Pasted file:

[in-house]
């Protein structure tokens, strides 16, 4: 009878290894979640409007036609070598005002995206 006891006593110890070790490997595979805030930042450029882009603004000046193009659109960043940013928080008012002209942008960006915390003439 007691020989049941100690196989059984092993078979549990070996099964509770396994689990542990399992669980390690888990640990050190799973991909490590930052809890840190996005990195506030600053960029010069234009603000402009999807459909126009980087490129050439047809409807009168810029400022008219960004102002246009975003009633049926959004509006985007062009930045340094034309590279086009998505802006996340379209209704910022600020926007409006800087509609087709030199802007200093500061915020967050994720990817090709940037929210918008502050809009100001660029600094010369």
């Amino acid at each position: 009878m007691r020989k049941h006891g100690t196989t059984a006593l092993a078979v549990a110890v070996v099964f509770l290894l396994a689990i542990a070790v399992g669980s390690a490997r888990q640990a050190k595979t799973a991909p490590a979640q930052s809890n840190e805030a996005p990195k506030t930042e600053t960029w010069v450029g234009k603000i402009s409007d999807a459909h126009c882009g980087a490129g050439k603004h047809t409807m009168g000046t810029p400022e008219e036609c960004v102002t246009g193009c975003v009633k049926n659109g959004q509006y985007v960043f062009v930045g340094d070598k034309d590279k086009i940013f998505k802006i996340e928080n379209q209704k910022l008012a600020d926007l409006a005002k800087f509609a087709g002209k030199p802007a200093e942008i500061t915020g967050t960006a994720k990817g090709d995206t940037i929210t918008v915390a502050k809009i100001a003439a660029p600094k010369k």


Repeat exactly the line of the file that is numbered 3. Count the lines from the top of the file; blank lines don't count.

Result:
């Amino acid at each position: 009878m007691r020989k049941h006891g100690t196989t059984a006593l092993a078979v549990a110890v070996v099964f509770l290894l396994a689990i542990a070790v399992g669980s390690a490997r888990q640990a050190k595979t799973a991909p490590a979640q930052s809890n840190e805030a996005p990195k506030t930042e600053t960029w010069v450029g234009k603000i402009s409007d999807a459909h126009c882009g980087a490129g050439k603004h047809t409807m009168g000046t810029p400022e008219e036609c960004v102002t246009g193009c975003v009633k049926n659109g959004q509006y985007v960043f062009v930045g340094d070598k034309d590279k086009i940013f998505k802006i996340e928080n379209q209704k910022l008012a600020d926007l409006a005002k800087f509609a087709g002209k030199p802007a200093e942008i500061t915020g967050t960006a994720k990817g090709d995206t940037i929210t918008v915390a502050k809009i100001a003439a660029p600094k010369k």